Construction projects are becoming more complex. As building materials become more advanced and focused on energy efficiency, the challenges facing a water damage practitioner are becoming more difficult and multifaceted. While traditional structures using materials such as wood, concrete, brick, and metal framing will always exist, we are now seeing a rise in the demand for eco-structures that are constructed using insulated concrete bases, insulated block walls, and a wide variety of insulation materials and vapor barriers. These materials and constructions add a new level of complexity for the water damage technician.
Drying wall cavities, crawlspaces, and other interstitial spaces has been an ongoing struggle throughout the years. In the past, water trapped inside these hard-to-reach spaces was often overlooked or not addressed correctly. Traditional equipment was designed to dry the air in the room and the surfaces of the materials rather than the water trapped within the multi-layered constructions. Contractors were forced to resort to elaborate, often labor-intensive, target-drying setups to try and focus energy directly onto the affected areas. In many cases the drying was prolonged and secondary damage occurred, resulting in costly strip-out, trashing baseboard, sheetrock, and insulation as well as damaging the project timeline. The goal of a water damage technician is to restore the structure to a pre-loss condition, and it is the role of equipment manufacturers to provide tools that enable this restoration process as building constructions continue to evolve and advance.
In recent years there has been a rise in the number of “injection drying systems” that deliver pressurized air into wall, ceiling, and interstitial spaces. These systems brought with them the capability to quickly and efficiently deliver dry air directly to the water and increase the success rates of drying—consequently reducing the amount of strip-out work required. These systems resulted in better levels of service for the client, a reduction in drying times, and a healthier result for everyone involved.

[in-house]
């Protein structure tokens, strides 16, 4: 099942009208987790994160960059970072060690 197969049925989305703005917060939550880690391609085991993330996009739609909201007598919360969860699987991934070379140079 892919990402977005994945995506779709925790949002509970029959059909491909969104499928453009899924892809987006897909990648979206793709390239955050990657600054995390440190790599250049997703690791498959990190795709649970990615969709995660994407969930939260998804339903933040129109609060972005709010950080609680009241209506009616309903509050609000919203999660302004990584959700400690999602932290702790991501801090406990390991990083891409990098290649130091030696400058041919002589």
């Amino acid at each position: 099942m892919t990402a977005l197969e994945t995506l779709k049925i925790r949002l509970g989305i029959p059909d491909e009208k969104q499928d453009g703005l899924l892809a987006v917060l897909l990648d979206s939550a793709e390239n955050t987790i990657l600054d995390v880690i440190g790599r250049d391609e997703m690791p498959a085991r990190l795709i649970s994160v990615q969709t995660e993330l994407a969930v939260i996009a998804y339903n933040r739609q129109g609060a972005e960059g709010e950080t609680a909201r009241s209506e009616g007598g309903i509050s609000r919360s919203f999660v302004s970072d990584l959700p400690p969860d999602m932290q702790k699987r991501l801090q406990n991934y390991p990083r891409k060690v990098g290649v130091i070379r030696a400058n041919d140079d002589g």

The addition of heat plays a key role in the speed of today’s jobs. Drying faster can indisputably eliminate or reduce strip out and lessen the risk of secondary damage. In the past, you could simply tent or chamber off an area to decrease the volume of air you are heating, subsequently pulling that hot air into your pressure drying system. Auxiliary heaters come in all shapes and sizes, and they vary in how they are fueled/powered. Let’s focus on the indoor-friendly electric options. Several manufacturers have begun to offer injection drying solutions that attach directly to the heat source. This concept has made it possible to get evenly distributed hot air into cavities and tight spaces without the need to heat the entire living space. These types of injectors are less intrusive and still provide a significant amount of warm, dry air with holes that are small enough to maintain fire-rated wall integrity. They also offer a base unit that adds a limited amount of noise to your environment.
Contractors can now deliver hot, dry airflow directly to the water, and it is this heat energy that increases the evaporation potential of the wet materials. These systems can be regulated to limit air-off temperatures, protecting sensitive materials and environments, and they can also limit the amount of amperage they pull from the mains supply—providing the flexibility and adaptability that is required from one claim to the next.